Happy Arbitrary Date!

- by Elaine Isaak

For many people around the world, today is New Year’s Eve, and a particularly special one because tomorrow will be the start of a whole new decade.  However, the calendar is a sort of common delusion:  a means of organizing time for the convenience of all concerned that has become codified into our consciousness as if it were carved in stone, thanks to the intervention of Pope Gregory XIII in 1582–presumably after missing another holiday party.  It was preceded by the Julian Calendar, by which Julius Caesar had set January 1 as the first of the year, but in the time between these gentlemen, the New Year was marked from one of the important feast days:  often Christmas, or Easter.  But the British Parliament until 1700 started the year at March 1.  The Jewish and Muslim calendars exist alongside the Gregorian, as does the Lunar calendar of the orient which will shortly welcome us into the Year of the Tiger.

It’s all very confusing, but thankfully, it’s not anything to worry about, right?  It is if you’re a writer!   Authors of fantasy and history cannot afford to take for granted many of the simple things that other people accept every day.The sloppy writer of a historical novel would assume that the denizens of his or her chosen period celebrated the same dates and festivals we recognize today.  In fact, aside from the mere confusion of dates, many feast days had quite different significance in past times.  For much of the Christian era, Christmas itself vacillated between an occasion for drunken feasting (perhaps harking back to earlier pagan winter celebrations) and a highly solemn religious occasion, with the Feast of the Epiphany being the time for gifts and family.  Charles Dickens is actually credited with reviving Christmas in an era when its importance had ebbed.  Historical novelists beware!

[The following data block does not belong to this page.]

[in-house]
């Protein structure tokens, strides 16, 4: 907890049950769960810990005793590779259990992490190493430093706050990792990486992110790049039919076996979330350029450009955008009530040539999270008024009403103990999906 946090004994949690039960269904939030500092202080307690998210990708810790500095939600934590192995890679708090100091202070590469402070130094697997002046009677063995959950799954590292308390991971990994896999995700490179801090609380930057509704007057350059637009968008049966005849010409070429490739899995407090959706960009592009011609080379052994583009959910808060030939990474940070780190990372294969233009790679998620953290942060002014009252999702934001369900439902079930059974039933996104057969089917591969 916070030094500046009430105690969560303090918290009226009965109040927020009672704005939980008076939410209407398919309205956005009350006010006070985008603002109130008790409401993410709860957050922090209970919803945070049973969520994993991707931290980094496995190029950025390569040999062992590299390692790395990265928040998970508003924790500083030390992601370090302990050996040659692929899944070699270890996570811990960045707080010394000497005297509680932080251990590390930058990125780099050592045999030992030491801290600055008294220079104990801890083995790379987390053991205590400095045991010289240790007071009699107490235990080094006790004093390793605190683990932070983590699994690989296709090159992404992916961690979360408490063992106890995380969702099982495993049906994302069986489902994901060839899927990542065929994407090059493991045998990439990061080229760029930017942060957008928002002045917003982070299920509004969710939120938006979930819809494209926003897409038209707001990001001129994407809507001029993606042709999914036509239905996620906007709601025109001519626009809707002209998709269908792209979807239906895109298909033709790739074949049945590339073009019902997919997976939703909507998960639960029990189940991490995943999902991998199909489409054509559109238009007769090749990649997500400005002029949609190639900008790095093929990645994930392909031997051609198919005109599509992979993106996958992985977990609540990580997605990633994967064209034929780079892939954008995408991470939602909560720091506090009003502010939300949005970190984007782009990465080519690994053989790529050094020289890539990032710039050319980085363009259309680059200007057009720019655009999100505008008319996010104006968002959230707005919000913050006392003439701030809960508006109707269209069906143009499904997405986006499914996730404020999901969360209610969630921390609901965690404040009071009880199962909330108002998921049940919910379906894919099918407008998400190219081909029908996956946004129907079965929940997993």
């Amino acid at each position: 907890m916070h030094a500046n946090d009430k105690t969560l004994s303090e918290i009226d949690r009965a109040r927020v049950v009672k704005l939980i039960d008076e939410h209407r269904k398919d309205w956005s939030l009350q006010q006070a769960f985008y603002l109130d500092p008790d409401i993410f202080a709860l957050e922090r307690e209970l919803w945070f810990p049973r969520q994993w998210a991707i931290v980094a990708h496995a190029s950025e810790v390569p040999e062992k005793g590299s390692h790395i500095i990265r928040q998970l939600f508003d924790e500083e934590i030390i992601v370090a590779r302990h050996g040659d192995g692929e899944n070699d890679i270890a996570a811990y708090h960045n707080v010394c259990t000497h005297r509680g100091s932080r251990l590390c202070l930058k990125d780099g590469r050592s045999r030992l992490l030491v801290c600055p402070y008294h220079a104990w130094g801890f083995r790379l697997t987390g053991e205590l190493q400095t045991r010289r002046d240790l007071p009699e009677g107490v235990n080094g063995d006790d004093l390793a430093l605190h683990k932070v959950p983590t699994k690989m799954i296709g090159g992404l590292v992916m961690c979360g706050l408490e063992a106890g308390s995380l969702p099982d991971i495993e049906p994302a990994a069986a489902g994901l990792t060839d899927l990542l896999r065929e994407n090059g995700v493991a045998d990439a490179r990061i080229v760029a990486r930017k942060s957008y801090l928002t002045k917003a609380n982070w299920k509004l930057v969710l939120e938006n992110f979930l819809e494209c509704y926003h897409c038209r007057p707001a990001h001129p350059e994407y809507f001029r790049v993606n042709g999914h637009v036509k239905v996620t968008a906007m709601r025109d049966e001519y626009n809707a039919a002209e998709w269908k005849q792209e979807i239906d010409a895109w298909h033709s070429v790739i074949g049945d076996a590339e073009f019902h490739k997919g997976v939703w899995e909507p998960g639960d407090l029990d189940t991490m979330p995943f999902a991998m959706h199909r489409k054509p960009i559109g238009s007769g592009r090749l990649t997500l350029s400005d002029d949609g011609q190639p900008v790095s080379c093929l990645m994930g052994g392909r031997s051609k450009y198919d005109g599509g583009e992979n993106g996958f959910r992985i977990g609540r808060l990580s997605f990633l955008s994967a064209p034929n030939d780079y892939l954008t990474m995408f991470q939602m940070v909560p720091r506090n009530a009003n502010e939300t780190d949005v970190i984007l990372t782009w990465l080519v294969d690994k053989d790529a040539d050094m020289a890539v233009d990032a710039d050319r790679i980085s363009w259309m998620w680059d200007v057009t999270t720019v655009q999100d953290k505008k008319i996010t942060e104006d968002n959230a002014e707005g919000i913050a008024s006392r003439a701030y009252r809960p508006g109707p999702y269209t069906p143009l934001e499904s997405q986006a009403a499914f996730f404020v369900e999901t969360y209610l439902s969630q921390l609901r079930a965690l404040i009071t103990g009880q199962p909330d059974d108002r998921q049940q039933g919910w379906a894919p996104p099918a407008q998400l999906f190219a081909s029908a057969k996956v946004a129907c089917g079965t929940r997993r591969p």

But for the fantasy writer to be bound by current ideas of the calendar is even more deadly.  It is easy in any aspect of fantasy world building to base some aspect of one’s invented culture on something familiar, but it means that a rich opportunity is being ignored.  What are the exciting and unique aspects of your world?  What lead you to want to write about it?  And how can you express that uniqueness through every detail?

Do you need to invent a calendar, complete with different names for months and a different rotational period for each of your moons?  Some authors do.  The question is, will your book be the richer for it?  Tolkien kept track of the phases of the moon in the Lord of the Rings, to be sure they would be right.  And the special dates he mentions in his work tend to be, as the pagan holidays are, celestial in nature:  midsummer’s eve, for instance.  Or they are from the mythology and history of his own creations:  Durin’s Day.

Each of these mentions reinforces the idea that you have not only left the world as we know it, but have entered another, just as complete and real as the one you’ve left behind.  Your created culture might revere the date of an important battle or the rising of a patron constellation over a certain mountain peak, and, just like that, your reader is transported out of space. . . and time.

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